> But then I'd really suggest that you use "git" itself, not any
> "libgit". Ie you take _all_ the plumbing as real programs, and instead of
> trying to link against individual routines, you'd _script_ it.
I think you've got this upside down, Linus.
Trying to make the executable 'git' commands the bottom layer of the
user implementation stack forces inefficiencies on higher layers
of the stack, and thus encourages stupid workarounds and cheats in
an effort to speed things up.
I'd encourage you to invite someone to provide a libgit.
Such work should _start_ with proposing and gaining acceptance on the
API - the calls, the arguments, the types, the rough idea of the
semantics. The actual coding is the easy part. One is not slave to the
agreed API when coding. The API will continue to evolve, but if the
originally accepted proposal was sound, the evolution will be at a
modest rate, with few incompatibilities introduced.
If several operations should be done as a unit, to preserve the
integrity of the .git data or to provide sane results, then libgit need
only provide such pre-packaged units, not the incomplete fragments from
which they are composed. That is, the libgit calls could quite possibly
be at roughly the same semantic level as your git commands. One could
even code up some of the libgit calls, in early versions of libgit, by
simply invoking the corresponding git command. But, eventually, all the
git commands should be recoded on top of the libgit library, and the
libgit library become the canonical user interface to git, on which all
else is layered.
One typical way that this choice manifests itself is in the strace
output from doing some ordinary git command from a C program that is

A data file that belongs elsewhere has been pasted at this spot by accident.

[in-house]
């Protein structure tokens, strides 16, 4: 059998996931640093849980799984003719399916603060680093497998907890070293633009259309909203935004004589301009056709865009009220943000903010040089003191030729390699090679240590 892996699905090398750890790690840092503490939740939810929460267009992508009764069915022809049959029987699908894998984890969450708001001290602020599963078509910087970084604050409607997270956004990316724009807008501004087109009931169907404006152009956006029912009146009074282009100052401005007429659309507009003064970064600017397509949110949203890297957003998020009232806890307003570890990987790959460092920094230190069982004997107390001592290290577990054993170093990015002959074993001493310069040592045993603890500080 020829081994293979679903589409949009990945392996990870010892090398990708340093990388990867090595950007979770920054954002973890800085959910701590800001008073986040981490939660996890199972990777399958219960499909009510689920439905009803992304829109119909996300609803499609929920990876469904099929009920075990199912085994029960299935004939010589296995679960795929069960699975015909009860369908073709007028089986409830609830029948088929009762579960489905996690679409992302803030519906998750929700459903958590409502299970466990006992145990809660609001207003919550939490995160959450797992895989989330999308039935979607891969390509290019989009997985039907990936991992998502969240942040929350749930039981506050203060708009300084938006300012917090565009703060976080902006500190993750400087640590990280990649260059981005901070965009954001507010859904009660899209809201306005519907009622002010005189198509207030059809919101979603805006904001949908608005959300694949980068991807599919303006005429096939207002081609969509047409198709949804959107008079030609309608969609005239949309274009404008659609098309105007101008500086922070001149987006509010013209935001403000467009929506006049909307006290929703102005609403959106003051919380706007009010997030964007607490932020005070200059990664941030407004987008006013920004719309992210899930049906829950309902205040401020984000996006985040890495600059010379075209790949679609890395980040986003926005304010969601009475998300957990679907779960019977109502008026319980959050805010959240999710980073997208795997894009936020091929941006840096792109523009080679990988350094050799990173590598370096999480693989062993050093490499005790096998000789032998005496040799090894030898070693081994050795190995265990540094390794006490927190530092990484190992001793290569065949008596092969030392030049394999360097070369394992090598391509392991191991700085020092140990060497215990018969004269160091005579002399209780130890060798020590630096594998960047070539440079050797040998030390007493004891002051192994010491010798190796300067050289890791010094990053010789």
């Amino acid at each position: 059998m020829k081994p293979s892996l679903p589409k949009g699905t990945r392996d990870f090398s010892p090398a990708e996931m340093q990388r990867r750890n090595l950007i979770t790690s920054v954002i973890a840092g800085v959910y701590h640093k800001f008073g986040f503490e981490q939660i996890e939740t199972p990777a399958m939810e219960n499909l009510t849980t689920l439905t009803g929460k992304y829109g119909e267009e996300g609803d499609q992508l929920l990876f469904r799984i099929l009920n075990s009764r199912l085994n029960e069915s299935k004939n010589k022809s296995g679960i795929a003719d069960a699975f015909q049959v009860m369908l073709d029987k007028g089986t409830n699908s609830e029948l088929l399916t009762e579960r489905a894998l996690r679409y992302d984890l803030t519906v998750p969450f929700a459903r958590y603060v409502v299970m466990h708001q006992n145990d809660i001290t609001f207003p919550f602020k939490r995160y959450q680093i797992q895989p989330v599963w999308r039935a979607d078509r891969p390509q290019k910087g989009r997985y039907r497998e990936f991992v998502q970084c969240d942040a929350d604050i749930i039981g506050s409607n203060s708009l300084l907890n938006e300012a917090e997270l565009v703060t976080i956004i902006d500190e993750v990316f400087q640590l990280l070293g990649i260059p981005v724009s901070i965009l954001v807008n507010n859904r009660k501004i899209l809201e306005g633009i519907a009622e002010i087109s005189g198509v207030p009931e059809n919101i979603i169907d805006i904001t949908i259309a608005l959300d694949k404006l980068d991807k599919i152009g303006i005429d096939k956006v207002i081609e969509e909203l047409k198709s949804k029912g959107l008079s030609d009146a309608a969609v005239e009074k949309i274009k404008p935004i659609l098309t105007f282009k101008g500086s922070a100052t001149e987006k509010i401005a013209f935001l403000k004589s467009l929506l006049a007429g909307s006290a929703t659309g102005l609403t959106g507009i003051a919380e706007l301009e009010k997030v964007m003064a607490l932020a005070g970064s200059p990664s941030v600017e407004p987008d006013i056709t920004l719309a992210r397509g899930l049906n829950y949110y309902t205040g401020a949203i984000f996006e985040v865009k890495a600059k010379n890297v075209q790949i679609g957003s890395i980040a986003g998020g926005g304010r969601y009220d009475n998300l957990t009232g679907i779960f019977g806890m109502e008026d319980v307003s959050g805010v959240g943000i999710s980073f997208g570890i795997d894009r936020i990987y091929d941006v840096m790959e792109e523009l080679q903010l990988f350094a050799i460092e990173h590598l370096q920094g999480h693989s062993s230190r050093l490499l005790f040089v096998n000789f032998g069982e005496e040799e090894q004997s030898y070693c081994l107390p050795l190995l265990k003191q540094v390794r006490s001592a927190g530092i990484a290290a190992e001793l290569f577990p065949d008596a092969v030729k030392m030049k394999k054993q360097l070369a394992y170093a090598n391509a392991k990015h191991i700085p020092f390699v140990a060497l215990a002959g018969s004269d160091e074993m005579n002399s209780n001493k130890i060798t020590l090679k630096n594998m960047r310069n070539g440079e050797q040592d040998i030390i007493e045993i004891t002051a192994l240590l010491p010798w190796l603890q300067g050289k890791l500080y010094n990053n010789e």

implementing an SCM system on top of git. Forcing every operation to be
done via a separate git command execution mushrooms the number of kernel
system calls a hundred fold, or two hundred fold if some dang fool uses
system(3S) to invoke the git command. What might have been a handful of
calls to stat/open/read/write/close a file turns into a mini-shell
session. That way lies insanity, or at least painful inefficiency, and
the usual parade of bugs, stupid coding tricks and painful user
interfaces that follow in the wake.
The recommended layering of such user facilities is well known, with a C
library at the bottom. Granted, the history of source code management
tools provides few examples of this recommended layering.
On top of this library go plugin modules for the fancier scripting
languages that accept such. Swig can be used to aid this construction,
for Tcl, Python, Perl, Guile, Java, Ruby, Mzscheme, PHP, Ocaml, Pike,
personally have not worked with Swig enough to gain success with it.
The only such modules I've done were handcoded Python modules.
Also on top of this library one provides a set of command line utilities
or one multiplexed 'git foo ...' command, for use at shell prompts. Or
the command line utilities can be coded in one of the above higher level
scripting languages, using in turn the git library plugin. However many
of these scripting languages bring runtime requirements that are not
universally satisfied on all target systems, so are a poor choice for
If I am recalling correctly, from the days when I regularly used bk, one
of the things that Larry did right with bk, which RCS and SCCS did not
do right before then, was to provide a low level library to his storage
- a cleanroom recoded variant of SCCS in his case.
Implementing production source control systems on top of a set of
executable commands is a pain in the arse. An all too familiar pain.
I'd repeat my encouragement that you invite someone to provide such a
libgit, however since I have other commitments for the next month at
least, so can't volunteer right away, if ever, it is more appropriate
that I shut up now, under the old "put up code or be quiet" rule.
I won't rest till it's the best ...
Programmer, Linux Scalability
Paul Jackson <[EMAIL PROTECTED]> 1.650.933.1373,
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